A political commentator says the United States still counts Iran as an enemy under the administration of new President Joe Biden, who is unlikely to radically shift the country’s Iran policy despite a pledge to rejoin the 2015 nuclear deal that his hawkish predecessor abandoned.
“Unfortunately, Iran is still on the US enemies’ list under the Biden government. Thus, while direct military intervention is unlikely, the US-Saudi-Israel alliance is still in place,” Beau Grosscup, professor emeritus of political science at California State University, said in an interview with Press TV.
The trio, he added, continue “looking to overthrow the Islamic Republic via other means [than military action] in favor of a return to the monarchy.”
Biden has criticized ex-president Donald Trump for pulling the US out of the Iran deal in 2018 and reinstating the sanctions lifted by the accord, pledging to return to compliance, despite opposition from Washington’s close Middle Eastern allies, Israel and Saudi Arabia.
However, weeks into Biden’s presidency, signs are emerging that the new White House team are not seeking to make any fundamental changes to America’s Iran policy, and that the Iran deal is not a top priority.
Turning a blind eye to the fact that it was Washington which first turned back on its obligations under the nuclear deal, Secretary of State Antony Blinken said, on his first full day as the top US diplomat in late January, that Washington would only return to the agreement once Tehran resumes the commitments it has suspended in retaliation for the US’s withdrawal.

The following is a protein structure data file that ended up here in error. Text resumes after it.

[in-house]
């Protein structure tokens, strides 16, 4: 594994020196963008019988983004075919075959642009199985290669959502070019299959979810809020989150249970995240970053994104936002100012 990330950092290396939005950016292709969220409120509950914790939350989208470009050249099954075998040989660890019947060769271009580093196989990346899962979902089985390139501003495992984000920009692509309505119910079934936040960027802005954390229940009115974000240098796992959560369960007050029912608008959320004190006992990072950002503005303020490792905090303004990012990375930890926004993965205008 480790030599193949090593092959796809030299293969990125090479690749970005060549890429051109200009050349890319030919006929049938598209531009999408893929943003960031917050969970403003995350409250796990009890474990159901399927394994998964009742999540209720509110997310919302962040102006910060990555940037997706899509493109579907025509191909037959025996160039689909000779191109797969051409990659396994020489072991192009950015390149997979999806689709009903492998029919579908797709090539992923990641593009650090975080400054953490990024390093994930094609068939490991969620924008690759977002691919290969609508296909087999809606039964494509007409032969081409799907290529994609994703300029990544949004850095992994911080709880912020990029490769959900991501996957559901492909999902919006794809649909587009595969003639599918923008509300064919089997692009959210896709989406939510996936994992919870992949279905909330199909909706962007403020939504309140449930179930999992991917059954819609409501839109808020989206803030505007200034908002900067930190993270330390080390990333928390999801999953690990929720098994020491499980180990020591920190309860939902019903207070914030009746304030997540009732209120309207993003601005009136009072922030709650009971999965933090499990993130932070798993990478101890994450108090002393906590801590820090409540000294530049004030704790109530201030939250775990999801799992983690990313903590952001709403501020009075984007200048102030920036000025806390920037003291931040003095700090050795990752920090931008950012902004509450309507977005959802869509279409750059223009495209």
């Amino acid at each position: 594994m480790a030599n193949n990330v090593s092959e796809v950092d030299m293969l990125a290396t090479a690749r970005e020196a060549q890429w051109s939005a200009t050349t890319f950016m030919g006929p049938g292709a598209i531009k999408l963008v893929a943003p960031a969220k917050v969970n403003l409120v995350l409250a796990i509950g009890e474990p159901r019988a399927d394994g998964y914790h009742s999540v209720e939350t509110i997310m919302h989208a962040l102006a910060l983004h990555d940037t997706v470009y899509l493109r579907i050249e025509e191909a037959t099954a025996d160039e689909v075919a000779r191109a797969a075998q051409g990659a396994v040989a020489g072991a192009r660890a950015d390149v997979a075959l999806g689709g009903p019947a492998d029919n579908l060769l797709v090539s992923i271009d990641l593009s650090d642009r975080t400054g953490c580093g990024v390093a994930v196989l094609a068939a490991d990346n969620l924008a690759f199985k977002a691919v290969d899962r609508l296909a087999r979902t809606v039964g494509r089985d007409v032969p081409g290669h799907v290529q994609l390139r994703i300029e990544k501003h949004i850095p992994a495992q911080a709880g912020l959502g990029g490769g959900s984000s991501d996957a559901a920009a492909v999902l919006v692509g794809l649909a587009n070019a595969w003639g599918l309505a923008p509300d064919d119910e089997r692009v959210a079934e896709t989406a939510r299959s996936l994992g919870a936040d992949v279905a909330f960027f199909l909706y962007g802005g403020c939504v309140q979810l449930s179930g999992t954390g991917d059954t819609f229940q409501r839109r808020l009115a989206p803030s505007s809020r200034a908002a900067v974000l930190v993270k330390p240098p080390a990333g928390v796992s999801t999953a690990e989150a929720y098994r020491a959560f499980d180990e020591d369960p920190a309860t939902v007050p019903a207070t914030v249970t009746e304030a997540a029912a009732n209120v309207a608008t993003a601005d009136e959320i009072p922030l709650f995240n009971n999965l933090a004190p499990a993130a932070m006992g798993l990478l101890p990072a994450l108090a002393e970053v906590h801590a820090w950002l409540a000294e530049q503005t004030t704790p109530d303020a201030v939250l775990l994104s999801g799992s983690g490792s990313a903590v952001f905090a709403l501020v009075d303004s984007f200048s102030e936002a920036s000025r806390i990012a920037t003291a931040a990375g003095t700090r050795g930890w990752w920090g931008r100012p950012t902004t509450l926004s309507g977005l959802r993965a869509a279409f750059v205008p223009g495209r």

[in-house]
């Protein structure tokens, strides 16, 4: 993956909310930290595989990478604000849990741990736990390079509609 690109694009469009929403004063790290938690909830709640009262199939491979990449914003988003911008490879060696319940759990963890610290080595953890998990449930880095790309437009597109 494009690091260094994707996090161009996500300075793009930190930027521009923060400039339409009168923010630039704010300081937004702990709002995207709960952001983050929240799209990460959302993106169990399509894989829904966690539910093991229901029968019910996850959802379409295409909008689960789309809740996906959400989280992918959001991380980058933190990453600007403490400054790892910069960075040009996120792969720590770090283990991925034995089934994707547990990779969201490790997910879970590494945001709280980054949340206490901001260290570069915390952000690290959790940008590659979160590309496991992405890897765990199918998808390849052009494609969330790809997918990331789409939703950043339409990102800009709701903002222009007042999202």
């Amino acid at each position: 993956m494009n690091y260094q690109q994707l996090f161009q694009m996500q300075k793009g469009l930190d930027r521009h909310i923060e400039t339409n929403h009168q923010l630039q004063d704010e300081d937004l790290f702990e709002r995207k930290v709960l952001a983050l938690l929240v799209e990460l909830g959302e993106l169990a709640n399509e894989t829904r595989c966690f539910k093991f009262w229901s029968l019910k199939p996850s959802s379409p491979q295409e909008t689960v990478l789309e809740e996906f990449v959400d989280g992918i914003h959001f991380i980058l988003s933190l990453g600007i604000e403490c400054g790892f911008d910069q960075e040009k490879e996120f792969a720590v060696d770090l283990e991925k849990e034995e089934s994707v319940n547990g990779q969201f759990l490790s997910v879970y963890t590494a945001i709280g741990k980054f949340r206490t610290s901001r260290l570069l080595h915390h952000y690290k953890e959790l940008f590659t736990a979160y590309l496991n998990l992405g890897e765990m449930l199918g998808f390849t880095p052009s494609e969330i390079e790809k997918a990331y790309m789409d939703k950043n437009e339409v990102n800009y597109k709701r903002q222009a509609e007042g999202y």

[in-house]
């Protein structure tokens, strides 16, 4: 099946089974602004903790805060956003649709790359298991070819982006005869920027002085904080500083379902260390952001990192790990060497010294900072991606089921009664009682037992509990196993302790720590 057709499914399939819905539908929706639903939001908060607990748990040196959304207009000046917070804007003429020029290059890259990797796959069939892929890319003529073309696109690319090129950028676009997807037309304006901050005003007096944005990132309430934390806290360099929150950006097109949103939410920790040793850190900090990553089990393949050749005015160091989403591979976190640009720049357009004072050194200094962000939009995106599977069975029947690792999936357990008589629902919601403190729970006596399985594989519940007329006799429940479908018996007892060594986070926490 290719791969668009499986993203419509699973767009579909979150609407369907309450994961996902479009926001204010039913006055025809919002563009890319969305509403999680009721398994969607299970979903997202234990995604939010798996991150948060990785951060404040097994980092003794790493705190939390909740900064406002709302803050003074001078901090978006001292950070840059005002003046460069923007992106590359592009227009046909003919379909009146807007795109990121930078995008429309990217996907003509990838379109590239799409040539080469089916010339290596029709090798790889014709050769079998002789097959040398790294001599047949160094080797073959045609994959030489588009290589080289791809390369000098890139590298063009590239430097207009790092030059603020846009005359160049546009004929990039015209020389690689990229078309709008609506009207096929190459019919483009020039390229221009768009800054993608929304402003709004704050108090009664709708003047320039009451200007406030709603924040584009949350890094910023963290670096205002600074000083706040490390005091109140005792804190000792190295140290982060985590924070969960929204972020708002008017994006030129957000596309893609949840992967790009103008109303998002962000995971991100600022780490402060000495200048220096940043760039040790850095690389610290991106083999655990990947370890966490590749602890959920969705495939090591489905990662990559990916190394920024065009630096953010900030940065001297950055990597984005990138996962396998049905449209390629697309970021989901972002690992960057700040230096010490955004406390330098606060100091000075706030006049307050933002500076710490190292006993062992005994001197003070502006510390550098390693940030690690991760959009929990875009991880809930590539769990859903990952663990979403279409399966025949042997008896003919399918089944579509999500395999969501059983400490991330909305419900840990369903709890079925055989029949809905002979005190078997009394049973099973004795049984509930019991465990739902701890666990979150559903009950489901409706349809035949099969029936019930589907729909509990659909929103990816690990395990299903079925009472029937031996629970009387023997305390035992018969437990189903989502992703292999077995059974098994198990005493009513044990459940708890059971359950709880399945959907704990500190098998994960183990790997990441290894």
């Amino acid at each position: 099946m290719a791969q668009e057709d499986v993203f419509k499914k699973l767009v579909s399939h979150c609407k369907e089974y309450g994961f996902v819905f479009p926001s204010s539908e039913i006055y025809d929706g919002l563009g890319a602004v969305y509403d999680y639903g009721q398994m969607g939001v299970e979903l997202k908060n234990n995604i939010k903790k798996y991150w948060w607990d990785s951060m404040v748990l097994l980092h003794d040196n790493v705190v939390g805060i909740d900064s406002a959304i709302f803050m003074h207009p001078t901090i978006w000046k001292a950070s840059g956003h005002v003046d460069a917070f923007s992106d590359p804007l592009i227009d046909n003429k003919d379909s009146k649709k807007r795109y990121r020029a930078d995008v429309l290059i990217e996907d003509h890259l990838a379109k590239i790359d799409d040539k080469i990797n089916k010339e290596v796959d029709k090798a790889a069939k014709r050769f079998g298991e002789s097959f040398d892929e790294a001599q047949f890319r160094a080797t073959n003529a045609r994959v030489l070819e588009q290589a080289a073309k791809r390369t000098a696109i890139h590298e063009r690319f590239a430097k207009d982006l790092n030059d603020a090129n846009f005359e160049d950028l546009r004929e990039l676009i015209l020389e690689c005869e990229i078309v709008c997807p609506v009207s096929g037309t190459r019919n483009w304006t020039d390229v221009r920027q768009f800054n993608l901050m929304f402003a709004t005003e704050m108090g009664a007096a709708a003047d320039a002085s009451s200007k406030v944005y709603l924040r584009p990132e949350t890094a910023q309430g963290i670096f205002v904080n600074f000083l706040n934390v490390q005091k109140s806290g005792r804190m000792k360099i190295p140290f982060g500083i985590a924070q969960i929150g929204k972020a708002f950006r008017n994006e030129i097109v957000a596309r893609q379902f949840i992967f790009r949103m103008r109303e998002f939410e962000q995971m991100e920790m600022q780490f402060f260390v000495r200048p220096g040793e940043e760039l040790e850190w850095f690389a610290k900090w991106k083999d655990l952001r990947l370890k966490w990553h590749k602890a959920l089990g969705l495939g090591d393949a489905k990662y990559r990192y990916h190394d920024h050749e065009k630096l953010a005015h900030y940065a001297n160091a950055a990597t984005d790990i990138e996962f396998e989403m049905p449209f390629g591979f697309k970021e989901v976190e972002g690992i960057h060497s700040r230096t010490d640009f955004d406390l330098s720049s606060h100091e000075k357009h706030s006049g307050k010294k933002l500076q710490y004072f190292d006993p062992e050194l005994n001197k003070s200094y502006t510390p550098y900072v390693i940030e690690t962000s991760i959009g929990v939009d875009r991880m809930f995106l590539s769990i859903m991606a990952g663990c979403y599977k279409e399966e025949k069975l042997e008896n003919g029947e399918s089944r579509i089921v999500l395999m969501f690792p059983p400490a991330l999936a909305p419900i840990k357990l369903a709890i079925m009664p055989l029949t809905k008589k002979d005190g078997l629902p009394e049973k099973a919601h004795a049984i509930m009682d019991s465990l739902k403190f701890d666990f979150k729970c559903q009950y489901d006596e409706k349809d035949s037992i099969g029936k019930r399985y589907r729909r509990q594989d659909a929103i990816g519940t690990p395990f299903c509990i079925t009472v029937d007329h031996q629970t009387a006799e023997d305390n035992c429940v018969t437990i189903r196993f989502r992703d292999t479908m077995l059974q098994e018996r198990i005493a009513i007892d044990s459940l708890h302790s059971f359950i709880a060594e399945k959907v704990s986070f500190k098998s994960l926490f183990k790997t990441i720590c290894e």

Blinken also spoke of a long road until verification of Tehran’s compliance and called for the inclusion of irrelevant issues in the nuclear pact, including Iran’s national defense program and its regional activity.
In turn, the regimes in Israel and Saudi Arabia — which failed in the first place to prevent the signing of the Iran deal, despite intense lobbying — have been trying to dissuade the Biden administration from rejoining the multinational agreement.
The US enmity with the Islamic Republic dates back to the 1979 Islamic Revolution, which overthrew the Washington-backed Pahlavi dynasty in Iran and paved the way for the nation to achieve independence from Western dominion.
Shortly after the Revolution, the US — along with a number of its Western and regional allies — began a fruitless campaign, which continues to this day, to bring down the Islamic establishment in Iran through imposing crippling sanctions on the Iranian nation and backing the ex-Iraqi regime of Saddam Hussein in a bloody eight-war on its neighbor in the 1980s.
That campaign has not only failed to achieve its goal but it has also backfired, helping the Iranian nation to grow stronger and achieve self-sufficiency in many sectors, especially its defense industry.
‘Iran foiled enemy attempts to isolate it’
Elsewhere in the interview, Grosscup said Iran has made “a few powerful” enemies in the past 42 years since the Revolution, but the country has also been able to avoid falling into a Western trap of becoming isolated thanks to a combination of strengthening its defense capabilities and engaging in diplomacy with other states.
Grosscup added that Iran’s “ability defend itself against those enemies and negotiate treaties that serve a community of interests is Iran’s biggest success as well as being able to fight off the label of a ‘pariah state’ that its enemies try hard to tag it with,” he added.
The political scientist said Iran had successfully foiled attempts by its enemies to isolate the country as an “aggressor state,” praising the Islamic Republic as “a valuable and valued member of the community of nations.”
He further described the economic challenges facing Iran as a “big test” for the country, saying Tehran should work to get the economy, which has been hit hard by US sanctions, “back on track” when the new coronavirus pandemic is brought under control.